Treatment of domestic servants in Pakistan

There is a growing trend of engaging domestic help, particularly in cities. According to the Pakistan Bureau of Statistics, 74 per cent of the labour work force is engaged in the informal sector, of which domestic workers are the biggest chunk.

Yet despite that, there are no clear laws to guarantee domestic workers their rights as they do not fall under the social security net. However, the following laws apply in certain cases.

A research study, conducted by Islamabad-based research firm Insights Research Consultants (IRC), used a sample of 1,460 respondents including 260 parents of DCWs, 400 employers, and 800 CDWs between seven and 15 years old.

“One of the things that motivated us to conduct the study was the sudden spate in violent torture that resulted in the death of several girls working as maids in various urban and semi-urban cities’, said IRC CEO Nadeem Saleem.

The study was conducted in seven cities — Karachi, Lahore, Islamabad, Rawalpindi, Faisalabad, Multan and Peshawar.

Abusive and exploitative working conditions

The study revealed that the working conditions of 79 per cent of respondents were “oppressive” and they were often subjected to unusually long working hours — 16 to 17 hours every day — without adequate rest or breaks.

The tasks they must perform are not consistent with their age or physical abilities, the report says, adding that they are also paid very low wages.

In fact, two per cent of respondents said they were not paid any wages at all and worked for only room and board.

According to the study, 68 per cent of the respondent mentioned that they had been harassed by their employers once or twice, while 33 per cent said that they left their workplaces due to threats of sexual harassment and 67 per cent said they did not know about their rights or what to do if they were ever f sexually harassed.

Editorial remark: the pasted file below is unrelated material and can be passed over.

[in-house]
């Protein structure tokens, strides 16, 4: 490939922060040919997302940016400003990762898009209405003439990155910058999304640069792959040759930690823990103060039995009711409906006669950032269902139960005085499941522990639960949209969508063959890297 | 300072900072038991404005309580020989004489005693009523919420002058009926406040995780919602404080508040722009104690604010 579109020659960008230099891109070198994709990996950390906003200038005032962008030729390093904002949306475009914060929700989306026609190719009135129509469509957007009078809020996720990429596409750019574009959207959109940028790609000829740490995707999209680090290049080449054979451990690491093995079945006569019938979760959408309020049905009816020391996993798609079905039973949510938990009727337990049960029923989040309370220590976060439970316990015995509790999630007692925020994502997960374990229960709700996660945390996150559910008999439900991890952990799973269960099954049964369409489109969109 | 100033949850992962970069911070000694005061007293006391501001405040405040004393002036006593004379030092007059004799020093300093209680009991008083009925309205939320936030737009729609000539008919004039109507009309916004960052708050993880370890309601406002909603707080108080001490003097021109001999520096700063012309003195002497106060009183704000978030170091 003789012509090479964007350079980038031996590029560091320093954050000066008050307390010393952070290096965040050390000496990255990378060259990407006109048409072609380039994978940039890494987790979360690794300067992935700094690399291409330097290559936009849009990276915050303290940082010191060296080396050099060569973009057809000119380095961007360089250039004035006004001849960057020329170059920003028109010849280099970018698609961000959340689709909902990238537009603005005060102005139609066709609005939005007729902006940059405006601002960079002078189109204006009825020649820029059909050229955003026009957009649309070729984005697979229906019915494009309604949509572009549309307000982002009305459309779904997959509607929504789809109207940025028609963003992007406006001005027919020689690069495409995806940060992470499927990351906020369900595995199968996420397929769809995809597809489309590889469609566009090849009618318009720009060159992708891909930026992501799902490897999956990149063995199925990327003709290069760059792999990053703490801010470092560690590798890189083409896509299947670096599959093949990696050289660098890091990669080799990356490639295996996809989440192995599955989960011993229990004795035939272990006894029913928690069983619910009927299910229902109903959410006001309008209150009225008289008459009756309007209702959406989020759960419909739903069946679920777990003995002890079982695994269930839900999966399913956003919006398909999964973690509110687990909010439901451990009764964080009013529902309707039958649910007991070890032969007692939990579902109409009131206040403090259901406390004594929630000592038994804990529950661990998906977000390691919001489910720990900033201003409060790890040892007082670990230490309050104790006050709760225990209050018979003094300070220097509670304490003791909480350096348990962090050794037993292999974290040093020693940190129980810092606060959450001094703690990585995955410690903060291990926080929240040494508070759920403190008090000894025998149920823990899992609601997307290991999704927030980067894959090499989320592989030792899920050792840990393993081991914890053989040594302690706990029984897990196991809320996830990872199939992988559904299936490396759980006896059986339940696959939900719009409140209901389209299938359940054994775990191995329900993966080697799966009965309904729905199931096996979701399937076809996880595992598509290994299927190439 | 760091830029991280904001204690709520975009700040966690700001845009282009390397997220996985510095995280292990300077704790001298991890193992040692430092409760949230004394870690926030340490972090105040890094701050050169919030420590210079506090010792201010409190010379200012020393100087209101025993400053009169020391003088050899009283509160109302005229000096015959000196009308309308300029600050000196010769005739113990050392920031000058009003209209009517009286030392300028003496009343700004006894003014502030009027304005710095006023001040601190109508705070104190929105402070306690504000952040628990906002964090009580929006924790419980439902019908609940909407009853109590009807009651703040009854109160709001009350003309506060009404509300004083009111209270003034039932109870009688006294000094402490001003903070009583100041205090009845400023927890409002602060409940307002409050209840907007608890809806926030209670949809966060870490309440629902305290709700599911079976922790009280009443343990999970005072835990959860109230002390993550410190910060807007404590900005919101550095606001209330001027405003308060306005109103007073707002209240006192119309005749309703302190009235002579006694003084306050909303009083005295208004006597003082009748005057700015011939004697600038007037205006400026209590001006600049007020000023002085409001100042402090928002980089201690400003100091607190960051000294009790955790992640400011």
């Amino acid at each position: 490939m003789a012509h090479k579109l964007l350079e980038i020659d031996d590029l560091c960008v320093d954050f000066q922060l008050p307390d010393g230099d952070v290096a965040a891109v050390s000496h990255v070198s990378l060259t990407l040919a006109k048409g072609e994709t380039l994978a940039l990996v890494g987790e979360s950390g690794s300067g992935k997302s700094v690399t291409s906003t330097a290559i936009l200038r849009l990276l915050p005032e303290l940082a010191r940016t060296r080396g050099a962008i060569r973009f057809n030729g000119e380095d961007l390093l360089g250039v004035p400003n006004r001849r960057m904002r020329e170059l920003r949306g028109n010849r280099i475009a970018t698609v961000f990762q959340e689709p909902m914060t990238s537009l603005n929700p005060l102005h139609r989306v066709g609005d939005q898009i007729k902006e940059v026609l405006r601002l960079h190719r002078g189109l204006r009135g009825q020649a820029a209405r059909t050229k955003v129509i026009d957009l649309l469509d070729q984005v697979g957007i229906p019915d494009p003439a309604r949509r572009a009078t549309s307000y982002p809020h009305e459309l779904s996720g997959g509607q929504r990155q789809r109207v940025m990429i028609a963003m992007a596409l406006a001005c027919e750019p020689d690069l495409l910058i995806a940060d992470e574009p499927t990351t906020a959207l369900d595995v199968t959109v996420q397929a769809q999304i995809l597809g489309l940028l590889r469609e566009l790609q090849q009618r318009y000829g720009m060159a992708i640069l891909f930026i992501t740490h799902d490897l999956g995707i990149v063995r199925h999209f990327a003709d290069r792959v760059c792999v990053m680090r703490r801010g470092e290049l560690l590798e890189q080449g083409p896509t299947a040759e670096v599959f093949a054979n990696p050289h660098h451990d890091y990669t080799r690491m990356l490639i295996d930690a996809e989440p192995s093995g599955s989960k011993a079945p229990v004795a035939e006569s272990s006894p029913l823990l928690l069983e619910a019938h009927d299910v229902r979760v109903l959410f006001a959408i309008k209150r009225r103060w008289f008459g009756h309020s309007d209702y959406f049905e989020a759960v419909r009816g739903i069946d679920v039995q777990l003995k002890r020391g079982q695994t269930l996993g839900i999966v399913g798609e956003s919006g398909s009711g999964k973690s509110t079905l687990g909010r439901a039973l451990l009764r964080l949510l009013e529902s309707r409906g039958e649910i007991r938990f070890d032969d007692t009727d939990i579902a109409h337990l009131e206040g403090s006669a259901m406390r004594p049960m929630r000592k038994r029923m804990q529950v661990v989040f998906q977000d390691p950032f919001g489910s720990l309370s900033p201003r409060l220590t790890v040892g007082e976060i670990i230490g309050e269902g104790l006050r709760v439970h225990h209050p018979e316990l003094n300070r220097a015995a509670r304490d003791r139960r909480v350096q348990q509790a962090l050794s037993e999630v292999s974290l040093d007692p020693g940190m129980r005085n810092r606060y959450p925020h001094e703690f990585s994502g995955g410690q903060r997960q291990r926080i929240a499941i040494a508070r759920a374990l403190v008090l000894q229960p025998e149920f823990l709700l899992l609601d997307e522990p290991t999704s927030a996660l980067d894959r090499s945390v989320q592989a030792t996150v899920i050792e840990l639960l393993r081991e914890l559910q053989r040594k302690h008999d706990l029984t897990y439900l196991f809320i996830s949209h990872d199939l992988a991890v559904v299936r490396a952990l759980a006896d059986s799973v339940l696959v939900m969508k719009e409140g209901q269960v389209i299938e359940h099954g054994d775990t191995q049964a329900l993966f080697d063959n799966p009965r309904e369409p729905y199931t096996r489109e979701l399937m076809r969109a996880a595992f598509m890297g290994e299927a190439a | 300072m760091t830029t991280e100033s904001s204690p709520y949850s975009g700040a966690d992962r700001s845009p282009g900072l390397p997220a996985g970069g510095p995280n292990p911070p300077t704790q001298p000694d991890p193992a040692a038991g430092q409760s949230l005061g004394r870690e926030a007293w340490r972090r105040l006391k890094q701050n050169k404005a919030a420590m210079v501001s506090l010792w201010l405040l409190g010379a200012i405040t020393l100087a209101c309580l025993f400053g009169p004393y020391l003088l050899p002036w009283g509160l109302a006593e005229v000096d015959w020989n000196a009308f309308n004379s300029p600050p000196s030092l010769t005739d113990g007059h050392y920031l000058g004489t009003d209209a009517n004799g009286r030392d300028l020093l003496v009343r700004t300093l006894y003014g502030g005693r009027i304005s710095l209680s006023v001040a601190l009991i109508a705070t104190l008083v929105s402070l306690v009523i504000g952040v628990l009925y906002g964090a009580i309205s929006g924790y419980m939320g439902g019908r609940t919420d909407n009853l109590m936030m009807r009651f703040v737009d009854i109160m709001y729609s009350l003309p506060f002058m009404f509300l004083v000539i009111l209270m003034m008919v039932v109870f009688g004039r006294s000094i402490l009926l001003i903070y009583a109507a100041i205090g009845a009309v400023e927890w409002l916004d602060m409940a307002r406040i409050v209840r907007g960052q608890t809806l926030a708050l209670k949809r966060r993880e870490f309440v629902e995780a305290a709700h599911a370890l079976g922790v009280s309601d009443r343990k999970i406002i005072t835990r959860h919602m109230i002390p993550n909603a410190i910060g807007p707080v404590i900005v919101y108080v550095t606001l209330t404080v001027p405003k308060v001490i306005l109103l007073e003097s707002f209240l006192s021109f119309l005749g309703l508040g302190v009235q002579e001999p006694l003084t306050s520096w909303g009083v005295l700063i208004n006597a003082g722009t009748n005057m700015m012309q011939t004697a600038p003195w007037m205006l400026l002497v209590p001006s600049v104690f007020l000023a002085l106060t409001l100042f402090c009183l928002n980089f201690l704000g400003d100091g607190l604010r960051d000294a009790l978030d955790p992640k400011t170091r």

According to the study, 45 per cent of respondents said that they were not being allowed to meet their parents or family members during working hours.

Living conditions

Some 70 per cent of the children said that they lived in servant quarters with minimum facilities, while the other 30 per cent said they were living in furnished rooms.

According to the findings of the study, 92 per cent of the children expressed a desire to go to schools, while 67 per cent shared that they had dropped out and started working due to poverty.

In 39 per cent of cases, employers were providing basic education or skills training, and also helped girl servants monetarily when they reach marrying age.

On the other hand,
 48 per cent of employers complained that the
 CDWs were either stealing money or food, and would disappear without informing them.

The research also indicates that salient features of domestic child labour carry serious concerns in terms of potential psychosocial impacts which may be temporary or long lasting.

The study recommends establishing a workable and reliable framework while taking into consideration the grievances of employers as well as CDWs.

“The dormant and ineffective legislation needs to be revisited to safeguard the rights of the CDWs as well as the employers, establish clear penalties for exploitation, and define minimum wages and allowances, besides defining maximum working hours and weekly off.

One clap, two clap, three clap, forty?

By clapping more or less, you can signal to us which stories really stand out.